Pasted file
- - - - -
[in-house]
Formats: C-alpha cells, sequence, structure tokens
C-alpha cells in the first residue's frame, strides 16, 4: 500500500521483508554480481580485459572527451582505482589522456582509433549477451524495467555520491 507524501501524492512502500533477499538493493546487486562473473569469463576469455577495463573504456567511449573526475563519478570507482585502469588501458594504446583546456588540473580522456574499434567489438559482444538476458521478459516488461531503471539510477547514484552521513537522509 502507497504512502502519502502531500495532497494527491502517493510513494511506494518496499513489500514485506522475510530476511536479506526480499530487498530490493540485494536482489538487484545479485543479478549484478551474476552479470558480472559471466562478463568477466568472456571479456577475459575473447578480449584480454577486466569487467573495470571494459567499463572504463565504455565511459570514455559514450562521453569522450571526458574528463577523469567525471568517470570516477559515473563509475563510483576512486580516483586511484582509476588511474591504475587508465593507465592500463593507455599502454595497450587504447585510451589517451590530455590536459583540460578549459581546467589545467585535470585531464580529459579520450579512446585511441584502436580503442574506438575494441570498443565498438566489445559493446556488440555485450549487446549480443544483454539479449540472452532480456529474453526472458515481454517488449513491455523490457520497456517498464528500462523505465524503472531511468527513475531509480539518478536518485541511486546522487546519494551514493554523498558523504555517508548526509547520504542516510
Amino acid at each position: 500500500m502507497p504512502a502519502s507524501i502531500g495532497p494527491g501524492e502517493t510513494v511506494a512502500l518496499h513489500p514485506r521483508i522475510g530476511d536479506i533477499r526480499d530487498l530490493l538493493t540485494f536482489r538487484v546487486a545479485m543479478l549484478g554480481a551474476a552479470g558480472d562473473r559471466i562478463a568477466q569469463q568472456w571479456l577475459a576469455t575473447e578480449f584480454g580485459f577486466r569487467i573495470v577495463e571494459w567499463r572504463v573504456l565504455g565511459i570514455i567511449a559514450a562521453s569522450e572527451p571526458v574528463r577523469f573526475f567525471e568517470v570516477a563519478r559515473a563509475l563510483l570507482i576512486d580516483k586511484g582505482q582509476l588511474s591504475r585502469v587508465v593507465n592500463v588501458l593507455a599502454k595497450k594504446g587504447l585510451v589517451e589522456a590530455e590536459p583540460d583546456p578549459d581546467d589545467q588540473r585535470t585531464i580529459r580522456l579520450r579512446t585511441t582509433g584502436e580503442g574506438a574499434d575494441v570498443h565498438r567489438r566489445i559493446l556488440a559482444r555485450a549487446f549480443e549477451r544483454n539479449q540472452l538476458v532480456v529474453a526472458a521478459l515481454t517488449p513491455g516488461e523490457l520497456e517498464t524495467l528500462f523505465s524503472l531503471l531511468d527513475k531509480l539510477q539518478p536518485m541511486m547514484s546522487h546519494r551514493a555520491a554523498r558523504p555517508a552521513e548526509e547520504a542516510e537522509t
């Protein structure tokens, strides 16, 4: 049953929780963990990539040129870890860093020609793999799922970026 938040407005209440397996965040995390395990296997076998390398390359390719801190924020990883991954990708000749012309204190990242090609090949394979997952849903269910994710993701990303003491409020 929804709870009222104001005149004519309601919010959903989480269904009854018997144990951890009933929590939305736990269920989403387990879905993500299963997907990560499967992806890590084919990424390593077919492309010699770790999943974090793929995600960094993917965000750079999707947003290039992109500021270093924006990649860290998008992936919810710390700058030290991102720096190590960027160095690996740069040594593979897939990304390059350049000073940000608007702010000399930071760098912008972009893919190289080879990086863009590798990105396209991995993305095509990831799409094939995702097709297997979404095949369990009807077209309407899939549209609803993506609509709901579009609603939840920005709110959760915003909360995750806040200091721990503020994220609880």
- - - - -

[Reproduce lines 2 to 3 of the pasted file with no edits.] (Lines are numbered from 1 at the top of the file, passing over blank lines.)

Formats: C-alpha cells, sequence, structure tokens
C-alpha cells in the first residue's frame, strides 16, 4: 500500500521483508554480481580485459572527451582505482589522456582509433549477451524495467555520491 507524501501524492512502500533477499538493493546487486562473473569469463576469455577495463573504456567511449573526475563519478570507482585502469588501458594504446583546456588540473580522456574499434567489438559482444538476458521478459516488461531503471539510477547514484552521513537522509 502507497504512502502519502502531500495532497494527491502517493510513494511506494518496499513489500514485506522475510530476511536479506526480499530487498530490493540485494536482489538487484545479485543479478549484478551474476552479470558480472559471466562478463568477466568472456571479456577475459575473447578480449584480454577486466569487467573495470571494459567499463572504463565504455565511459570514455559514450562521453569522450571526458574528463577523469567525471568517470570516477559515473563509475563510483576512486580516483586511484582509476588511474591504475587508465593507465592500463593507455599502454595497450587504447585510451589517451590530455590536459583540460578549459581546467589545467585535470585531464580529459579520450579512446585511441584502436580503442574506438575494441570498443565498438566489445559493446556488440555485450549487446549480443544483454539479449540472452532480456529474453526472458515481454517488449513491455523490457520497456517498464528500462523505465524503472531511468527513475531509480539518478536518485541511486546522487546519494551514493554523498558523504555517508548526509547520504542516510